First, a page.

The European Court of Justice has ruled that Britain can in fact unilaterally revoke – that means, ooops, sorry, our mistake, we didn’t mean it, can we take a mulligan? – Article 50. This means that with a wave of the wand we can all breathe a sigh of relief as we don’t have to leave the European Union. Federasts everywhere will rejoice.
Except this doesn’t, of course, solve the basic point. A plurality of the country voted to leave. We really did have that referendum, the vote really was to leave. So, we’re leaving then, right?
The UK has the legal power to stop Brexit by unilaterally revoking Article 50, the EU’s top court has ruled.
The ruling matches legal advice given to the court last week by its advocate general, who said as a sovereign country Britain could reverse its decision even at this late stage. The legal decision is significant because means Britain could prevent a no-deal Brexit from happening if it wanted, even if Theresa May’s deal is voted down by MPs next week. In their judgment released on Monday morning the panel of judges said it would be “inconsistent with the EU treaties’ purpose of creating an ever closer union among the peoples of Europe to force the withdrawal of a member state” against its wishes.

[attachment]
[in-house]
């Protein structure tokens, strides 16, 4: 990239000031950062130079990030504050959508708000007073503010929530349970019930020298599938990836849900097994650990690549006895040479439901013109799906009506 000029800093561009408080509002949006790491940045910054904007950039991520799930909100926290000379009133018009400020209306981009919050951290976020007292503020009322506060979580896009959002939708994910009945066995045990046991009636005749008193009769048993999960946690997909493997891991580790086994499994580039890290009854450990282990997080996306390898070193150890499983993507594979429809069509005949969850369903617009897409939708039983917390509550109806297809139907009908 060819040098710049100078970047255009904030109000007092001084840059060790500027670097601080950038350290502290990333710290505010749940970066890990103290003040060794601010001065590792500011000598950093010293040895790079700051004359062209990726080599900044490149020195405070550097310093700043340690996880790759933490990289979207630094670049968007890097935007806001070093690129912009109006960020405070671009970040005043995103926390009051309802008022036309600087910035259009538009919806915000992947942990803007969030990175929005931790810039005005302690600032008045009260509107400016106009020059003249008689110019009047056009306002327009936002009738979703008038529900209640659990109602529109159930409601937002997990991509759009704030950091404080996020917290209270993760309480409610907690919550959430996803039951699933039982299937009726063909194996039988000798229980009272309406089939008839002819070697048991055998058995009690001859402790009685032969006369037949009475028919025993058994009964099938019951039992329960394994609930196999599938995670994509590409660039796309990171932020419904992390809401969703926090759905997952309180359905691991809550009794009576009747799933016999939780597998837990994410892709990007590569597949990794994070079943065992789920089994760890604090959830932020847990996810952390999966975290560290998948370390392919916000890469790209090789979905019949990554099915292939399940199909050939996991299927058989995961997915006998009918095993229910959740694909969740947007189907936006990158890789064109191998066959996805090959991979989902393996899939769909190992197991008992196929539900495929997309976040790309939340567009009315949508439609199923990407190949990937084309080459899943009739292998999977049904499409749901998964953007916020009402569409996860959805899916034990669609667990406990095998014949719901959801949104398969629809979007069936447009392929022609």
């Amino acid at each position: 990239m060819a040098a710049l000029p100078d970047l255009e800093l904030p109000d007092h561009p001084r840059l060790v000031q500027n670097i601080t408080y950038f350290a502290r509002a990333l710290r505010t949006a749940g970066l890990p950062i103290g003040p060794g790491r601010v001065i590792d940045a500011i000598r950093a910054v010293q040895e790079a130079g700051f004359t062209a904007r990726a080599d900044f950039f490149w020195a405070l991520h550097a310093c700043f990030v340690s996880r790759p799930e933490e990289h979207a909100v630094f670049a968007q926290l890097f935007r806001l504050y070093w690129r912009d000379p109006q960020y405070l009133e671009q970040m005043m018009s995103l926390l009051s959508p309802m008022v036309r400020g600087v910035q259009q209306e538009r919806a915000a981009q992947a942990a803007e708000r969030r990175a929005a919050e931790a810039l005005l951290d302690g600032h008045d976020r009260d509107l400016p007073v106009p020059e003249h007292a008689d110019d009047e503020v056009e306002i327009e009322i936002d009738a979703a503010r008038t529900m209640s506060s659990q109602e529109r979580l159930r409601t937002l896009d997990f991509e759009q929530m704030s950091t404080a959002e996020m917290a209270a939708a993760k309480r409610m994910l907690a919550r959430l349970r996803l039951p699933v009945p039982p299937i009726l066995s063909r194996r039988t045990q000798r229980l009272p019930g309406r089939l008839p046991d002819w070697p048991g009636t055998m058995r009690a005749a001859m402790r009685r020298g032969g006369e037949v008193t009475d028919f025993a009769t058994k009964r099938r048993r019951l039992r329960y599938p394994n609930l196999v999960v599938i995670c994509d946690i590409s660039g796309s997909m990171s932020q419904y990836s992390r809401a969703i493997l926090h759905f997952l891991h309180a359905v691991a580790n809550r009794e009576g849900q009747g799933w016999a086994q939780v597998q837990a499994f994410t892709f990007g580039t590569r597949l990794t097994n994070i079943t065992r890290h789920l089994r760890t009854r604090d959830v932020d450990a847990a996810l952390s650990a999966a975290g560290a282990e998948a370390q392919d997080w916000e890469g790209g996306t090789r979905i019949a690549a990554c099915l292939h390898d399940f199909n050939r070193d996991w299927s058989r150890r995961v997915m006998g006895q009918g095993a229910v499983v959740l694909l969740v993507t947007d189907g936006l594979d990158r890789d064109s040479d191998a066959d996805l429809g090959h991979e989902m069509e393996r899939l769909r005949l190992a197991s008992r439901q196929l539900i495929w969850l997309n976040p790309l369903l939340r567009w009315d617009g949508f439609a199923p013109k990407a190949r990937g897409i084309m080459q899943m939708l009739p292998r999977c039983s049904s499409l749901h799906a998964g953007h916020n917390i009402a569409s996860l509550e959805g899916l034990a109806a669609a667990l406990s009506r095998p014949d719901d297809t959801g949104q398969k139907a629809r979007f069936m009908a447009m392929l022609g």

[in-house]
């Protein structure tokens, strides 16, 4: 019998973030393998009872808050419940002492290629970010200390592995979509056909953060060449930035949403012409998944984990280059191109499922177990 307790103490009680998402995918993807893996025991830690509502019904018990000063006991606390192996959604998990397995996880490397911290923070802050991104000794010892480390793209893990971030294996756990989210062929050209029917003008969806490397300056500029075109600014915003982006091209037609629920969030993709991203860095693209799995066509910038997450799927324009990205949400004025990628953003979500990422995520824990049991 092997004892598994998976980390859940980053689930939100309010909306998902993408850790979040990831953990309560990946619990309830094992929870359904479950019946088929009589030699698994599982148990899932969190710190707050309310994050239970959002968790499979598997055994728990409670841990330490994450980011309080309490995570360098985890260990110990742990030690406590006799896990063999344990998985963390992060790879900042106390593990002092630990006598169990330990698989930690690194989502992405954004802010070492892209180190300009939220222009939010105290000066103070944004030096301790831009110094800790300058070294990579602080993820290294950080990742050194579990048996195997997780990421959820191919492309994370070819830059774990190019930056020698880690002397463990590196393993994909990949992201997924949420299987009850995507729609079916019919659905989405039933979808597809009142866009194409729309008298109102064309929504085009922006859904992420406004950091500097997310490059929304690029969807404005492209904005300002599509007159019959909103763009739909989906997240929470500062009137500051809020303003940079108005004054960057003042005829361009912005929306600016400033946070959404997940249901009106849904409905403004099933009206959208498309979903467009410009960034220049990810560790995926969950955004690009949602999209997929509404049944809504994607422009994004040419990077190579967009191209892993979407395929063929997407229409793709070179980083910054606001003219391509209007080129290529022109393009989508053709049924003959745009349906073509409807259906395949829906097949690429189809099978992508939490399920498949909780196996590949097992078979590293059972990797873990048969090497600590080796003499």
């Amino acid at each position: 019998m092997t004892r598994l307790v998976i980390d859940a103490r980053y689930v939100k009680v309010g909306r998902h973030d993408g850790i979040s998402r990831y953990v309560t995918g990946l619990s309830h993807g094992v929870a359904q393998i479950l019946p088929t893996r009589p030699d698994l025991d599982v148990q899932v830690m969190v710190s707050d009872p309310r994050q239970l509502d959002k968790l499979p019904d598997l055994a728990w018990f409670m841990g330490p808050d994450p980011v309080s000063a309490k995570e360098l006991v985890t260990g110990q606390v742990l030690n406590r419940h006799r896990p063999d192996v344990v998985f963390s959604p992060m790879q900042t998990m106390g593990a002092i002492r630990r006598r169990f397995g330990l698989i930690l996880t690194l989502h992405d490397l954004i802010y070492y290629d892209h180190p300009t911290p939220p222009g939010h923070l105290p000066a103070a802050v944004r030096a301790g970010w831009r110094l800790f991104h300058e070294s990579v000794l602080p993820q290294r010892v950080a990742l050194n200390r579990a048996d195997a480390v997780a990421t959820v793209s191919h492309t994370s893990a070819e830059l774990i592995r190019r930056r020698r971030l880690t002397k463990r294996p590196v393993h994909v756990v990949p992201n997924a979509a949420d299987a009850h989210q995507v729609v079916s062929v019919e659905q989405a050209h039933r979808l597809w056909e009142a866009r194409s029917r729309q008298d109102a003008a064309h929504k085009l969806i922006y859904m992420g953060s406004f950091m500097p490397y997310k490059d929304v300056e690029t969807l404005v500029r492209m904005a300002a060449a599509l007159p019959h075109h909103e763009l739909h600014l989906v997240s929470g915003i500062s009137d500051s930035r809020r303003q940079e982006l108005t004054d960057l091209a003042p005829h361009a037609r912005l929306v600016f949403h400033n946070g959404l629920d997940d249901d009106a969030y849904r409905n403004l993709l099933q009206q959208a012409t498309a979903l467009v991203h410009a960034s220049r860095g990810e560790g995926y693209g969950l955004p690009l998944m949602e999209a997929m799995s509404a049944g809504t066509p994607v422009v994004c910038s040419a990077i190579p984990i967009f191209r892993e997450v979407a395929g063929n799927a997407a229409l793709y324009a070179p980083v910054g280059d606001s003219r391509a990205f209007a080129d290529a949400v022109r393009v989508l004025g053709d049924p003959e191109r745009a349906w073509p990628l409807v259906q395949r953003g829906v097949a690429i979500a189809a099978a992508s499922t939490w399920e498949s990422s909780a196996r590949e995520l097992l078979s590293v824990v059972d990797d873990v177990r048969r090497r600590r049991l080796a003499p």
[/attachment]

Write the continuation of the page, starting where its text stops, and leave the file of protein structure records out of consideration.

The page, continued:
It would also, fairly clearly, be in breach of the reason why Article 50 exists in the treaties to insist that a country cannot leave. We’re not at Lincoln dealing with the Confederacy here, we’re in an earlier stage of that federalism, thankfully.
However, the judges did note that a decision to revoke Article 50 should be “unequivocal and unconditional”, suggesting the recision cannot be used as a tactic in an ongoing negotiation about membership terms.
Which brings us back to that basic referendum point. Sure, we could now, if we wanted, not leave. But that’s not the point is it? What we can’t do is use revocation to gain us some more time to leave. Thus it’s an irrelevance.